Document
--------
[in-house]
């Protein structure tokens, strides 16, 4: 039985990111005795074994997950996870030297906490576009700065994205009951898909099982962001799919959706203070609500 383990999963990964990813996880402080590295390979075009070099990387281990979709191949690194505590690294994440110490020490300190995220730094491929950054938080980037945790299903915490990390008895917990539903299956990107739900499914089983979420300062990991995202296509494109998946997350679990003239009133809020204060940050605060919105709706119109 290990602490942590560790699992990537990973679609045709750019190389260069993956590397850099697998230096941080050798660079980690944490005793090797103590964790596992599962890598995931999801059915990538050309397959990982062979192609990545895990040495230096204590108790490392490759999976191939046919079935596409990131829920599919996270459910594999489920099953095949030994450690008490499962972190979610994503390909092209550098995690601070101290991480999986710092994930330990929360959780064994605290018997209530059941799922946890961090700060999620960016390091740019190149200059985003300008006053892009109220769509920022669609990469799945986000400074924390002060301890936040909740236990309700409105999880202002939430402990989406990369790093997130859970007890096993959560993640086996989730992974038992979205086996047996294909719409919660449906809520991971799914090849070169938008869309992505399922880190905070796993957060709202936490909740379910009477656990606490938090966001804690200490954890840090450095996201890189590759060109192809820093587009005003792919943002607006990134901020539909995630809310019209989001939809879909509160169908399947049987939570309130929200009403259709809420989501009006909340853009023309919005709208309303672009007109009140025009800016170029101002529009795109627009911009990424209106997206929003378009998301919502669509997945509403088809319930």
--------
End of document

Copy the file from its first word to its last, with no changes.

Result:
[in-house]
């Protein structure tokens, strides 16, 4: 039985990111005795074994997950996870030297906490576009700065994205009951898909099982962001799919959706203070609500 383990999963990964990813996880402080590295390979075009070099990387281990979709191949690194505590690294994440110490020490300190995220730094491929950054938080980037945790299903915490990390008895917990539903299956990107739900499914089983979420300062990991995202296509494109998946997350679990003239009133809020204060940050605060919105709706119109 290990602490942590560790699992990537990973679609045709750019190389260069993956590397850099697998230096941080050798660079980690944490005793090797103590964790596992599962890598995931999801059915990538050309397959990982062979192609990545895990040495230096204590108790490392490759999976191939046919079935596409990131829920599919996270459910594999489920099953095949030994450690008490499962972190979610994503390909092209550098995690601070101290991480999986710092994930330990929360959780064994605290018997209530059941799922946890961090700060999620960016390091740019190149200059985003300008006053892009109220769509920022669609990469799945986000400074924390002060301890936040909740236990309700409105999880202002939430402990989406990369790093997130859970007890096993959560993640086996989730992974038992979205086996047996294909719409919660449906809520991971799914090849070169938008869309992505399922880190905070796993957060709202936490909740379910009477656990606490938090966001804690200490954890840090450095996201890189590759060109192809820093587009005003792919943002607006990134901020539909995630809310019209989001939809879909509160169908399947049987939570309130929200009403259709809420989501009006909340853009023309919005709208309303672009007109009140025009800016170029101002529009795109627009911009990424209106997206929003378009998301919502669509997945509403088809319930």